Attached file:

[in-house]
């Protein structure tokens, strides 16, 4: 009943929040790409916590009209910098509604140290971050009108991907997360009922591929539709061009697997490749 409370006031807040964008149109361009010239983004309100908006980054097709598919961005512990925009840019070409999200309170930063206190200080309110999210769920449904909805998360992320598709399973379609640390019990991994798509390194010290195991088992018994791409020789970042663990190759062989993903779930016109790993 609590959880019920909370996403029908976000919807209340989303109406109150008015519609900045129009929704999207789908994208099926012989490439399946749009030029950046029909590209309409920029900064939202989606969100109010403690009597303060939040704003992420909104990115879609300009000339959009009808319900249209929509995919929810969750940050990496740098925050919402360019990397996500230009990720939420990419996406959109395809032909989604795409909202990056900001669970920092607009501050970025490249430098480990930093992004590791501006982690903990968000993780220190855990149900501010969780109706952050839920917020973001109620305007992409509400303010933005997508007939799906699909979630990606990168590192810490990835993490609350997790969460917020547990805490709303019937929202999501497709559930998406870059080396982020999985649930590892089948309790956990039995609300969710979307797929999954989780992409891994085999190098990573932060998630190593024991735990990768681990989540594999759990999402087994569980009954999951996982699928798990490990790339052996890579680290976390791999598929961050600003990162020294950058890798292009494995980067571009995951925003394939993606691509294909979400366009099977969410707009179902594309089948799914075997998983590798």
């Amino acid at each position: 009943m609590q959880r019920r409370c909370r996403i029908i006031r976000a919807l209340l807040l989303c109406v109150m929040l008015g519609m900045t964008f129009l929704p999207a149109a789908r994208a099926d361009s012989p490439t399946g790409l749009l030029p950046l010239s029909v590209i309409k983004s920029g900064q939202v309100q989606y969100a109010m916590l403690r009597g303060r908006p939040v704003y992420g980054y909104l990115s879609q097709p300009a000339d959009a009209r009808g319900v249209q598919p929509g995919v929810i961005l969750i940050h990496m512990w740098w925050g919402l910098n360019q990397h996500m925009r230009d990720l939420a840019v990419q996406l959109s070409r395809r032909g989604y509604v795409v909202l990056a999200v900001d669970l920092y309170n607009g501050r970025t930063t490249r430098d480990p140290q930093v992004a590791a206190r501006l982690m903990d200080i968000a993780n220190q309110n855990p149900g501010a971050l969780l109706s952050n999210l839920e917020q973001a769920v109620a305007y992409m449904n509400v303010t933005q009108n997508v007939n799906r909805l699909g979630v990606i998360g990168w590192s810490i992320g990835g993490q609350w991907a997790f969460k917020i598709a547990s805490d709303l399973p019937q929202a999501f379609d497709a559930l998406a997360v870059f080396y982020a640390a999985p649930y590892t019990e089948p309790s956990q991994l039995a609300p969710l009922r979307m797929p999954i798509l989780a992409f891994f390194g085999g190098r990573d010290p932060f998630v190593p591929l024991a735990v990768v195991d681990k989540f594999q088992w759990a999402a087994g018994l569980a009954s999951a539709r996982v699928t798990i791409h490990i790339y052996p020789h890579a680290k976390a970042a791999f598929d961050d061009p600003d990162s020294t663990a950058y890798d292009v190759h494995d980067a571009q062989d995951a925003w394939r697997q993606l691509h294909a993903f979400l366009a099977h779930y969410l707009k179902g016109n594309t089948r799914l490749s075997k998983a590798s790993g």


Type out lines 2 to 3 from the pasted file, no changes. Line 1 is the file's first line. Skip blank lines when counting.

């Protein structure tokens, strides 16, 4: 009943929040790409916590009209910098509604140290971050009108991907997360009922591929539709061009697997490749 409370006031807040964008149109361009010239983004309100908006980054097709598919961005512990925009840019070409999200309170930063206190200080309110999210769920449904909805998360992320598709399973379609640390019990991994798509390194010290195991088992018994791409020789970042663990190759062989993903779930016109790993 609590959880019920909370996403029908976000919807209340989303109406109150008015519609900045129009929704999207789908994208099926012989490439399946749009030029950046029909590209309409920029900064939202989606969100109010403690009597303060939040704003992420909104990115879609300009000339959009009808319900249209929509995919929810969750940050990496740098925050919402360019990397996500230009990720939420990419996406959109395809032909989604795409909202990056900001669970920092607009501050970025490249430098480990930093992004590791501006982690903990968000993780220190855990149900501010969780109706952050839920917020973001109620305007992409509400303010933005997508007939799906699909979630990606990168590192810490990835993490609350997790969460917020547990805490709303019937929202999501497709559930998406870059080396982020999985649930590892089948309790956990039995609300969710979307797929999954989780992409891994085999190098990573932060998630190593024991735990990768681990989540594999759990999402087994569980009954999951996982699928798990490990790339052996890579680290976390791999598929961050600003990162020294950058890798292009494995980067571009995951925003394939993606691509294909979400366009099977969410707009179902594309089948799914075997998983590798």
């Amino acid at each position: 009943m609590q959880r019920r409370c909370r996403i029908i006031r976000a919807l209340l807040l989303c109406v109150m929040l008015g519609m900045t964008f129009l929704p999207a149109a789908r994208a099926d361009s012989p490439t399946g790409l749009l030029p950046l010239s029909v590209i309409k983004s920029g900064q939202v309100q989606y969100a109010m916590l403690r009597g303060r908006p939040v704003y992420g980054y909104l990115s879609q097709p300009a000339d959009a009209r009808g319900v249209q598919p929509g995919v929810i961005l969750i940050h990496m512990w740098w925050g919402l910098n360019q990397h996500m925009r230009d990720l939420a840019v990419q996406l959109s070409r395809r032909g989604y509604v795409v909202l990056a999200v900001d669970l920092y309170n607009g501050r970025t930063t490249r430098d480990p140290q930093v992004a590791a206190r501006l982690m903990d200080i968000a993780n220190q309110n855990p149900g501010a971050l969780l109706s952050n999210l839920e917020q973001a769920v109620a305007y992409m449904n509400v303010t933005q009108n997508v007939n799906r909805l699909g979630v990606i998360g990168w590192s810490i992320g990835g993490q609350w991907a997790f969460k917020i598709a547990s805490d709303l399973p019937q929202a999501f379609d497709a559930l998406a997360v870059f080396y982020a640390a999985p649930y590892t019990e089948p309790s956990q991994l039995a609300p969710l009922r979307m797929p999954i798509l989780a992409f891994f390194g085999g190098r990573d010290p932060f998630v190593p591929l024991a735990v990768v195991d681990k989540f594999q088992w759990a999402a087994g018994l569980a009954s999951a539709r996982v699928t798990i791409h490990i790339y052996p020789h890579a680290k976390a970042a791999f598929d961050d061009p600003d990162s020294t663990a950058y890798d292009v190759h494995d980067a571009q062989d995951a925003w394939r697997q993606l691509h294909a993903f979400l366009a099977h779930y969410l707009k179902g016109n594309t089948r799914l490749s075997k998983a590798s790993g």